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I’ve been reading the blogs and writings of other divorcees for some time now and one thing is clear — not all divorcees are created equal.

Some still seem so bitter and angry at their former spouse; they’re still pointing fingers at him even if they’re many years past into their divorce.

Am I the only lucky one who gets along fairly well with her former husband?

No, of course not! Among the dozen or so divorcees I know, most are friendly or at least civil with their former husbands even if their marital history included bad behaviors — infidelity, alcoholism, financial deception — you name it.  Angry divorcee

So why are some couples able to divorce well and others not?

I can’t help but wonder if the way a couple divorces has something to do with it. My former husband and I mediated, as did several of my friends. A few used collaborative divorce. And, yes, a few litigated but still didn’t end up wanting to rip out each others’ throat.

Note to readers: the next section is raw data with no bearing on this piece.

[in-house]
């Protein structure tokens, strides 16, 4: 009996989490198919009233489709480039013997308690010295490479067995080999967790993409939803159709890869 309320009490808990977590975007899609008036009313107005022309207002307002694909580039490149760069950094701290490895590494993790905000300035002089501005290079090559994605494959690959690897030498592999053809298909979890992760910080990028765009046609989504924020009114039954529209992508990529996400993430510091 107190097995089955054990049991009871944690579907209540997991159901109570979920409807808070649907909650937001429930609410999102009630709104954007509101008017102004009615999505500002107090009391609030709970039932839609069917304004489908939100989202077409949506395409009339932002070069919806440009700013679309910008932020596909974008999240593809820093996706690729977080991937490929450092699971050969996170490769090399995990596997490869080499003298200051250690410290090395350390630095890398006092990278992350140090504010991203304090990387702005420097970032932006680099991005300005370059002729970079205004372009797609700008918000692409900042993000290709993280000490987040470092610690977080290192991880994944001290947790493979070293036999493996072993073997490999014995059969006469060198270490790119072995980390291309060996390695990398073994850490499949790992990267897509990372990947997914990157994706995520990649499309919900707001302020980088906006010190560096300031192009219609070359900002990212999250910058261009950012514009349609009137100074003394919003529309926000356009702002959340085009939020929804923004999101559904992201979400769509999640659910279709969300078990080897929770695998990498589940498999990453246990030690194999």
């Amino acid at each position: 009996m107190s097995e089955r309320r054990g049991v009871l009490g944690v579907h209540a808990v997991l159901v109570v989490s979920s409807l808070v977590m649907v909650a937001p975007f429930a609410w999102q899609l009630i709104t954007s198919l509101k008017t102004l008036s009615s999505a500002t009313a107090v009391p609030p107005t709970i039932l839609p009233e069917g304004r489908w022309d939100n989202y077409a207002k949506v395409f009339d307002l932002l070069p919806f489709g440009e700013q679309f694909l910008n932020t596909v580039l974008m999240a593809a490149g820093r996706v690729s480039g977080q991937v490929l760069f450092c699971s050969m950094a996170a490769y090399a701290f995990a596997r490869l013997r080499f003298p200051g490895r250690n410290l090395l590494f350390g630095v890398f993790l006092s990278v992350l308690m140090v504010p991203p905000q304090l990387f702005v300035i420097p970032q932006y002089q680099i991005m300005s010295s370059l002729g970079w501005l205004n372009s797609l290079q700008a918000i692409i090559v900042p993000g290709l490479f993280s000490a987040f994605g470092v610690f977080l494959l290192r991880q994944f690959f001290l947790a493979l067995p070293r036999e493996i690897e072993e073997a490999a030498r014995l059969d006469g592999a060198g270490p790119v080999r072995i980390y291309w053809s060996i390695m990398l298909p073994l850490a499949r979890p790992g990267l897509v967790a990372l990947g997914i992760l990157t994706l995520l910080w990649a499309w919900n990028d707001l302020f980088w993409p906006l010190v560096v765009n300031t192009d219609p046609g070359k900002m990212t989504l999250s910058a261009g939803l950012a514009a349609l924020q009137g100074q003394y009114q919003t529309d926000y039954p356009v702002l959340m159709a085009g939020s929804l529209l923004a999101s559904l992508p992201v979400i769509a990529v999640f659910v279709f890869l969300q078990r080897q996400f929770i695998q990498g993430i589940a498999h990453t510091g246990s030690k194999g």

Again, were we all just lucky?

Unlikely. Actually, I think most of us were smart. Although we acknowledged that we were no longer able to live together as husband and wife, we still had kids to raise — how were we going to do that? No matter which way we divorced, we were able to put our kids first and back up that important decision with actions that led to (relatively) peaceful co-parenting.

We weren’t perfect, we weren’t martyrs and we certainly weren’t always happy about doing it. But we did it anyway.

Our willingness to be flexible and perhaps even generous to our former spouses aside, the divorce process does make a difference in how you feel post-divorce, or so family mediator Roseann Vanella writes on my Facebook page:

Litigation creates and adversarial environment which does not really teach couples how to communicate and negotiate respectfully. Where as, mediation & collaborative does create a non threatening environment and through the process teaches one another to communicate in order to reach agreement. Peoples experience of divorce lasts with them for their lifetime and especially will affect how they interact post divorce and a big part of interacting is in co parenting.